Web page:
Those who sincerely crave the very opposite – of a regularity in monotony of patterns predictable in their characteristic of non-change – are often criticized for failing to be able to “deal” with the chaos of life, and so the argument goes that those who thrive upon the chaos of life are better prepared for the vicissitudes of life’s misgivings.

Medical conditions comprise a sort of chaos of life, but whether one is “well-prepared” for it or not, it is something that must be “dealt” with.  It is, in the end, doubtful whether a person’s life prior to the entrance and introduction of a medical condition can adequately prepare one to “deal with it”.

For Federal employees and U.S. Postal workers who suffer from a medical condition, such that the medical condition prevents the Federal or Postal employee from performing one or more of the essential elements of the Federal or Postal job, part of the process in dealing with such a chaos of life is to prepare an effective Federal Disability Retirement application, to be filed with the U.S. Office of Personnel Management, whether the Federal or Postal employee is under FERS, CSRS or CSRS Offset.

In such a case, instead of dealing with the chaos of preparing, formulating and filing an effective Federal Disability Retirement application yourself, you may want to consider hiring an attorney who specializes in such legal matters.

In this vast universe that includes the encumbrances deemed the chaos of life, we must all make choices as to which portion of the chaos we want to personally handle; for, in the end, the chaos of life, how we handle it and what benefit accrues from it will all be determined by the outcome of the event – and for Federal and Postal employees, that outcome-based perspective is the resulting approval by the U.S. Office of Personnel Management on a Federal Disability Retirement claim, where once the approval is obtained, the chaos of life may be turned into a respite of relief.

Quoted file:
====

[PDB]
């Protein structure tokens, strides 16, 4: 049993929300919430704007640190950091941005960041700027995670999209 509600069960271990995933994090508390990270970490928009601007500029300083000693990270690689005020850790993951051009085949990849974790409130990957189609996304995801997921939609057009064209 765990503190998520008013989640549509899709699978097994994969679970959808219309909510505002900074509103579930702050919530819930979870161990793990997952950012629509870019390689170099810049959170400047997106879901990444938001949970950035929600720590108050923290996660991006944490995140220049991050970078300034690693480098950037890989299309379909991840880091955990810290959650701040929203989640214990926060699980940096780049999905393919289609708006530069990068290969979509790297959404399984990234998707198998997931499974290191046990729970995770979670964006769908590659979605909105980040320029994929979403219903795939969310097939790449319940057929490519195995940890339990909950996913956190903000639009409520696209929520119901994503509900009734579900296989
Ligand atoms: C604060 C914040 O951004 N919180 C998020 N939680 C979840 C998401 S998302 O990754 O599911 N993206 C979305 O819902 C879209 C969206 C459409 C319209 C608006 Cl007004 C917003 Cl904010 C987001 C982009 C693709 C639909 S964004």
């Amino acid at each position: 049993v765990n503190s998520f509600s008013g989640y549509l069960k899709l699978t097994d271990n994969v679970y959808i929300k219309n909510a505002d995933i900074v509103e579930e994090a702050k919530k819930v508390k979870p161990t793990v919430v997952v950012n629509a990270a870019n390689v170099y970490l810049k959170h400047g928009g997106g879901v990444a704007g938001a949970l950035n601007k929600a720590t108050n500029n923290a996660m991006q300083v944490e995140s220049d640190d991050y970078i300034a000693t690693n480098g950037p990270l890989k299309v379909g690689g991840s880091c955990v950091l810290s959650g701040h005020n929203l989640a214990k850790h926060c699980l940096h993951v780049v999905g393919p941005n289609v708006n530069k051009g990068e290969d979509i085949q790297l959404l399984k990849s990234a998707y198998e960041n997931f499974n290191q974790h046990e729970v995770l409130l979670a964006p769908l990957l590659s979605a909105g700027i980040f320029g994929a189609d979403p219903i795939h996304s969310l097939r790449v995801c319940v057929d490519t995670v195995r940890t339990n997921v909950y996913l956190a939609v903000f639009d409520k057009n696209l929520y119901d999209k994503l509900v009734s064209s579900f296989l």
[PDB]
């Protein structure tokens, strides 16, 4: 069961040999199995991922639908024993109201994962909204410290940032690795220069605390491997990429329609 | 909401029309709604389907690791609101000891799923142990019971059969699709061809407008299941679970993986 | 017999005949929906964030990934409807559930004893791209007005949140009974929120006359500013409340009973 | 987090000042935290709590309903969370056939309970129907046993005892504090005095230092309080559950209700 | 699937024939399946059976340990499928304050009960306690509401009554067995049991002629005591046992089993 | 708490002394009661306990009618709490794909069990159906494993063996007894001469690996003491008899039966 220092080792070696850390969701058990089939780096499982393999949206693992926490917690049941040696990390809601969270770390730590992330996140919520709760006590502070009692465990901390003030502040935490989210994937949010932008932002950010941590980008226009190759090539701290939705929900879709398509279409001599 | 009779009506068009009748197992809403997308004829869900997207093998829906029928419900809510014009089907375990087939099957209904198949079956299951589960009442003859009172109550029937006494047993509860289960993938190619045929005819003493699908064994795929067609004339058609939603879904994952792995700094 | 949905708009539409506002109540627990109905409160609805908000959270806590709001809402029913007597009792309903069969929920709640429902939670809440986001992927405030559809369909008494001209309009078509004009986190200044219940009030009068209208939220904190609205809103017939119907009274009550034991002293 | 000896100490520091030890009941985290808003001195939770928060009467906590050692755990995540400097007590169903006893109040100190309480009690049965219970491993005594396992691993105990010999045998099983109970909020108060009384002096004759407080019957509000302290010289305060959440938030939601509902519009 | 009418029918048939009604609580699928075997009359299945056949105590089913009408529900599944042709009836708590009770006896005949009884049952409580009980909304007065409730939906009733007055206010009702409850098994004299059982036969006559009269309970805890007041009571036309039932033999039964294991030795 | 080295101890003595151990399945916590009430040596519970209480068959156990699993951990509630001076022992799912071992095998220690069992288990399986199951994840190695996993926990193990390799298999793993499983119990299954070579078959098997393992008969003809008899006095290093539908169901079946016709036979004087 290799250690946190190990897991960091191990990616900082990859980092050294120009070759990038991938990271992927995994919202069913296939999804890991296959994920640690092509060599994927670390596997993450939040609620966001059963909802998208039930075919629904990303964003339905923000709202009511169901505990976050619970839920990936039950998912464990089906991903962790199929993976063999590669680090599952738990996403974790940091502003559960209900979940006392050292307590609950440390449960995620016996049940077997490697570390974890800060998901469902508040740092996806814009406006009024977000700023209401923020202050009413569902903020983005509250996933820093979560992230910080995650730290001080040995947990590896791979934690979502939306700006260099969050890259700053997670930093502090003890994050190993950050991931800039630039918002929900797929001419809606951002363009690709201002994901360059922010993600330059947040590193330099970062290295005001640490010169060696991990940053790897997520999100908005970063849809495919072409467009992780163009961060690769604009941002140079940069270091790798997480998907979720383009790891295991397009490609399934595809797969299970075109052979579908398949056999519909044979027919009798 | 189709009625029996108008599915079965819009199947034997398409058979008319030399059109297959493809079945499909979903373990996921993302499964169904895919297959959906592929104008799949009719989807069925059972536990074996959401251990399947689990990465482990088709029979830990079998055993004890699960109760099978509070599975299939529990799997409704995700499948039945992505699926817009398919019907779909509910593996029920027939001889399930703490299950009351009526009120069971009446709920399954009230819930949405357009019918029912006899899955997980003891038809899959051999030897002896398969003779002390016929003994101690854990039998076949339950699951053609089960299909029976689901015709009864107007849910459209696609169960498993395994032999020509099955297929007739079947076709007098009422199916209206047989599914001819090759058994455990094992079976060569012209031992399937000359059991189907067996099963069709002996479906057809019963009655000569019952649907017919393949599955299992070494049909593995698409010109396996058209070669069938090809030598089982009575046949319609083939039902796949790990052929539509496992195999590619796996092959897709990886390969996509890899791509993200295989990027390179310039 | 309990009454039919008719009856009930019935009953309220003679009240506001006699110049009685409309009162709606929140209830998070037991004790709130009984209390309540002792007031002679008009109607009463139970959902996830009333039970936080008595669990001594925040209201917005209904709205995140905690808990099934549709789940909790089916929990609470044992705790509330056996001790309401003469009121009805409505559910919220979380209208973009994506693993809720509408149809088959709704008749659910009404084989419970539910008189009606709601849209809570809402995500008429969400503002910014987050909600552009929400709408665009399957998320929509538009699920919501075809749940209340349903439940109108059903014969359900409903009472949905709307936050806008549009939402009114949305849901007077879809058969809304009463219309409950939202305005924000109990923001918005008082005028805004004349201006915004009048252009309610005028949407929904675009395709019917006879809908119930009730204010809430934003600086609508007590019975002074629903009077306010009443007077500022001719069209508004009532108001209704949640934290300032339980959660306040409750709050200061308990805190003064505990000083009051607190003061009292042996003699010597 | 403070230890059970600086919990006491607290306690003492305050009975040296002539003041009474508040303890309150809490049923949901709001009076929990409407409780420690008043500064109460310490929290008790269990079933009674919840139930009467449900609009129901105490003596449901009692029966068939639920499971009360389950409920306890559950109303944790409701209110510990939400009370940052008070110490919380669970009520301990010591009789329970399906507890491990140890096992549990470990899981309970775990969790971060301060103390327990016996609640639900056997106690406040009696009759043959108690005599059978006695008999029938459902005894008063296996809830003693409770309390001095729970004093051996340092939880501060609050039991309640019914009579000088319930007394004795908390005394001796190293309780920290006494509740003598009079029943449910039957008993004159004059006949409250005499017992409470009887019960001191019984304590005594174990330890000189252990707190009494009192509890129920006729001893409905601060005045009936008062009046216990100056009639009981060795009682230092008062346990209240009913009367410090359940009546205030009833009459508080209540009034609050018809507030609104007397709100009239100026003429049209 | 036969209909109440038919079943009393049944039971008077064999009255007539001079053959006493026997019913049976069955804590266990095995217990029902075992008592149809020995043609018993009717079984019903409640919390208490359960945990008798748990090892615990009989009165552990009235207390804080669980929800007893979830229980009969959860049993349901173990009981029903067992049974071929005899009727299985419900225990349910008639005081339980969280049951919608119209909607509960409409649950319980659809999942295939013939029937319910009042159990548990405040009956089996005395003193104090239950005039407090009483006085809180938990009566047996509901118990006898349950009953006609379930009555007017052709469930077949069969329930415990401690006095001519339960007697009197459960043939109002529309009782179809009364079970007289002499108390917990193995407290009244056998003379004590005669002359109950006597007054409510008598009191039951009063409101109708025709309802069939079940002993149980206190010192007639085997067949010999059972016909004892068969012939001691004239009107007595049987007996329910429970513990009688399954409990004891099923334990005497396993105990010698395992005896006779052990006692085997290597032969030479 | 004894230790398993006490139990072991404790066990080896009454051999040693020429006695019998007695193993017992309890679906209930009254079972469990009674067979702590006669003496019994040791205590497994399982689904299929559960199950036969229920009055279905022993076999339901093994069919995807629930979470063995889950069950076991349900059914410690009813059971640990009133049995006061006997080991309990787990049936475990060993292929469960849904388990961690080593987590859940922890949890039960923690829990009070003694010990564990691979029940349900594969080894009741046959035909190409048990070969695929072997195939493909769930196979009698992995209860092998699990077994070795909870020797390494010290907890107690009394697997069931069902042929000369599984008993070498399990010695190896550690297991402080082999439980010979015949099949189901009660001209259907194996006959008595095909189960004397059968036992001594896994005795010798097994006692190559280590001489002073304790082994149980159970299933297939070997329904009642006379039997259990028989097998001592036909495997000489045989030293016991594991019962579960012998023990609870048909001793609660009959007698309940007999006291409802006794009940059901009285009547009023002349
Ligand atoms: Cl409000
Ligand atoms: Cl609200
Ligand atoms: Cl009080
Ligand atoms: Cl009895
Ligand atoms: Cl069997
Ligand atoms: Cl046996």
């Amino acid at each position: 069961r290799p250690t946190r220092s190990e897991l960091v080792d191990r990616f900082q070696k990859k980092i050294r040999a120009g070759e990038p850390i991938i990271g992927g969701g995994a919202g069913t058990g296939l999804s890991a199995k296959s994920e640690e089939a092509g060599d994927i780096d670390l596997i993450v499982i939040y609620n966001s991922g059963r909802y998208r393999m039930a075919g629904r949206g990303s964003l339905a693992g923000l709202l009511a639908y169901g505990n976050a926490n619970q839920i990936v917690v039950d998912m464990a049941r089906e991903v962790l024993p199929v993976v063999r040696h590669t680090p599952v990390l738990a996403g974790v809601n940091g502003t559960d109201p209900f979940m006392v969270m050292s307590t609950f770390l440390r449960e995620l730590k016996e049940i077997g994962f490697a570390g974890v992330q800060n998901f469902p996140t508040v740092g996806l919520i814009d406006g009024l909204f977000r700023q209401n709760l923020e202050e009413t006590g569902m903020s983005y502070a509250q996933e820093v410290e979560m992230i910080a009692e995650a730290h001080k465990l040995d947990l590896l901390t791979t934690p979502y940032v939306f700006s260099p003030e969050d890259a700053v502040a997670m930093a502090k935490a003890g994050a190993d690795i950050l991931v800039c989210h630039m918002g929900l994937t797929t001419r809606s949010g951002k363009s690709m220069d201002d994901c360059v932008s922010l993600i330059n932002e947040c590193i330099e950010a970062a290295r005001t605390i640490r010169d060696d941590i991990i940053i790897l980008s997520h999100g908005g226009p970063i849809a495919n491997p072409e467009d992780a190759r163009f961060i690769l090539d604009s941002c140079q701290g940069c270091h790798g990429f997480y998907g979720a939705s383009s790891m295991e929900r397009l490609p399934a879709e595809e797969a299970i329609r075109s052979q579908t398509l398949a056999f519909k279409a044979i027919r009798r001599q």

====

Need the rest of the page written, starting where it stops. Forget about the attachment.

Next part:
Sincerely,

Robert R. McGill, Esquire

 

Legal Representation on Federal Disability Retirement Claims: Joy and trials

It is the defining of life itself; of the spectrum across a wide range of peaks, valleys, proverbial mountaintops and chasms of tumults like a groan beneath the terrain of the earth.  We attempt to avoid the latter and quantitatively expand the former, thinking that if we fill our experiences with joy, the trials will be lessened or the impact less eventful.

There are gauges of summer, the plateau of fall; we sense the discontent of winter and the exhilaration of spring; and like the subtle pull of the orbs afar that impact the tides and moons of horses galloping in the night, the shudder of sensations unfelt and the future yet untold make anxious of us all.

Joy is the experience of human beings; trials, the objective world impinging upon the subjectivity of our daily refrain.  Can we even have one without the other?

We posit fictional hypotheticals that probably never were; of Rousseau’s “State of Nature” where savages roamed in scant loincloths without a care in the world; and of paradise lost like Milton’s foreboding of a utopia now crumbling into the dystopian paragon of untruths and Orwell’s misinformation where totalitarianism becomes the choice of self-immolation.

As Being cannot mean anything without its opposite, Nothingness, so is it not the trials of life that magnify and make relevant the joy felt on any given day?  Can one truly exist without the other?

And yet we attempt to minimize and diminish the latter in thinking that we deserve the former.  But as the inane philosopher now long forgotten once stated with annoyance and greater impertinence, “It is what it is”.  Whatever that means.

For Federal employees and U.S. Postal workers who are experiencing the “trials” period of one’s life because of a medical condition that prevents the Federal or Postal worker from performing one or more of the essential elements of one’s Federal or Postal job, the attempt to jump over and across the great divide so that one can get back to the “joy” part of life’s offerings by trying to “work with” the Federal agency or Postal service, or to “seek an accommodation” with one’s Federal department or Postal facility, there is another proverbial adage that comes to mind: “Banging one’s head up against the wall.”

It is often the case, unfortunately, that in order to get from the “trials” to the “joy” part of life, the Federal or Postal employee will have to prepare, formulate and file an effective Federal Disability Retirement application, to be filed with the U.S. Office of Personnel Management, whether the Federal or Postal employee wants to or not.